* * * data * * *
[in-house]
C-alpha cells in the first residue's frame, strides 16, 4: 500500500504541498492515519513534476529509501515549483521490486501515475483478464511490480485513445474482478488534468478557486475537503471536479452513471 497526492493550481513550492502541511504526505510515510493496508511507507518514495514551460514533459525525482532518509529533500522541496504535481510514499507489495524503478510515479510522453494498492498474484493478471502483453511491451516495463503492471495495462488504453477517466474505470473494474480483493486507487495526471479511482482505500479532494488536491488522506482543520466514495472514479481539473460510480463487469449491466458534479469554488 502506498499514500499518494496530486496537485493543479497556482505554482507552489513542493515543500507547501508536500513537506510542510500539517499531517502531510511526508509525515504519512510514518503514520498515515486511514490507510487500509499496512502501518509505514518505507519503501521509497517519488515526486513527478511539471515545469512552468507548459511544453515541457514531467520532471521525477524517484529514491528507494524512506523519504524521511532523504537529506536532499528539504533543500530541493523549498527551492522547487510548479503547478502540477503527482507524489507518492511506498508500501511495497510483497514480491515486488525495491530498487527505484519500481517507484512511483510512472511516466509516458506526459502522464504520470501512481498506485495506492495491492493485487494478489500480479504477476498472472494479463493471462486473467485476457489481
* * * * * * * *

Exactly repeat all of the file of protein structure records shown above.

[in-house]
C-alpha cells in the first residue's frame, strides 16, 4: 500500500504541498492515519513534476529509501515549483521490486501515475483478464511490480485513445474482478488534468478557486475537503471536479452513471 497526492493550481513550492502541511504526505510515510493496508511507507518514495514551460514533459525525482532518509529533500522541496504535481510514499507489495524503478510515479510522453494498492498474484493478471502483453511491451516495463503492471495495462488504453477517466474505470473494474480483493486507487495526471479511482482505500479532494488536491488522506482543520466514495472514479481539473460510480463487469449491466458534479469554488 502506498499514500499518494496530486496537485493543479497556482505554482507552489513542493515543500507547501508536500513537506510542510500539517499531517502531510511526508509525515504519512510514518503514520498515515486511514490507510487500509499496512502501518509505514518505507519503501521509497517519488515526486513527478511539471515545469512552468507548459511544453515541457514531467520532471521525477524517484529514491528507494524512506523519504524521511532523504537529506536532499528539504533543500530541493523549498527551492522547487510548479503547478502540477503527482507524489507518492511506498508500501511495497510483497514480491515486488525495491530498487527505484519500481517507484512511483510512472511516466509516458506526459502522464504520470501512481498506485495506492495491492493485487494478489500480479504477476498472472494479463493471462486473467485476457489481